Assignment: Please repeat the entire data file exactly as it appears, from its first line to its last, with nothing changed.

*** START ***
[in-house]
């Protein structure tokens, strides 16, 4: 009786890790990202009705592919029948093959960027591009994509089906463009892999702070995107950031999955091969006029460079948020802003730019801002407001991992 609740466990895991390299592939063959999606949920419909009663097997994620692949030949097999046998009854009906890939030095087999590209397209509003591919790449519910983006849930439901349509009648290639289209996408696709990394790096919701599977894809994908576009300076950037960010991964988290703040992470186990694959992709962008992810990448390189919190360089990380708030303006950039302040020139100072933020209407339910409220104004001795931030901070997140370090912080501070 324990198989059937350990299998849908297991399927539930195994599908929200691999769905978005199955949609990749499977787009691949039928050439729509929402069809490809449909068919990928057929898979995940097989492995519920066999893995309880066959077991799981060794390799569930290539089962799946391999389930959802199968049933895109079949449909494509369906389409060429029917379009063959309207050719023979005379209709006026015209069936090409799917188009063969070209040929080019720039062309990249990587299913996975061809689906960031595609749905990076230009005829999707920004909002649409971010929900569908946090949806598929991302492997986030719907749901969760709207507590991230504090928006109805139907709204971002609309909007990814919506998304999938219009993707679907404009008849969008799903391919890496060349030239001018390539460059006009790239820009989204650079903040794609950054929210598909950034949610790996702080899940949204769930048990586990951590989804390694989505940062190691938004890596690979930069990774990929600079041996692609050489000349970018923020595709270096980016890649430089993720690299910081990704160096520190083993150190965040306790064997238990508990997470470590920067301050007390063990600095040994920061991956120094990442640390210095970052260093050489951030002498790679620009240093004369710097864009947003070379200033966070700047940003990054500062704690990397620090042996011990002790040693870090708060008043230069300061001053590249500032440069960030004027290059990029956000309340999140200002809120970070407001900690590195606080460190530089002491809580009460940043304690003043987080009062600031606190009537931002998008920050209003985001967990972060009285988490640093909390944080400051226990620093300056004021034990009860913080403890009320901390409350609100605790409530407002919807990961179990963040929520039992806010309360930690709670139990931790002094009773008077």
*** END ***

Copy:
[in-house]
């Protein structure tokens, strides 16, 4: 009786890790990202009705592919029948093959960027591009994509089906463009892999702070995107950031999955091969006029460079948020802003730019801002407001991992 609740466990895991390299592939063959999606949920419909009663097997994620692949030949097999046998009854009906890939030095087999590209397209509003591919790449519910983006849930439901349509009648290639289209996408696709990394790096919701599977894809994908576009300076950037960010991964988290703040992470186990694959992709962008992810990448390189919190360089990380708030303006950039302040020139100072933020209407339910409220104004001795931030901070997140370090912080501070 324990198989059937350990299998849908297991399927539930195994599908929200691999769905978005199955949609990749499977787009691949039928050439729509929402069809490809449909068919990928057929898979995940097989492995519920066999893995309880066959077991799981060794390799569930290539089962799946391999389930959802199968049933895109079949449909494509369906389409060429029917379009063959309207050719023979005379209709006026015209069936090409799917188009063969070209040929080019720039062309990249990587299913996975061809689906960031595609749905990076230009005829999707920004909002649409971010929900569908946090949806598929991302492997986030719907749901969760709207507590991230504090928006109805139907709204971002609309909007990814919506998304999938219009993707679907404009008849969008799903391919890496060349030239001018390539460059006009790239820009989204650079903040794609950054929210598909950034949610790996702080899940949204769930048990586990951590989804390694989505940062190691938004890596690979930069990774990929600079041996692609050489000349970018923020595709270096980016890649430089993720690299910081990704160096520190083993150190965040306790064997238990508990997470470590920067301050007390063990600095040994920061991956120094990442640390210095970052260093050489951030002498790679620009240093004369710097864009947003070379200033966070700047940003990054500062704690990397620090042996011990002790040693870090708060008043230069300061001053590249500032440069960030004027290059990029956000309340999140200002809120970070407001900690590195606080460190530089002491809580009460940043304690003043987080009062600031606190009537931002998008920050209003985001967990972060009285988490640093909390944080400051226990620093300056004021034990009860913080403890009320901390409350609100605790409530407002919807990961179990963040929520039992806010309360930690709670139990931790002094009773008077």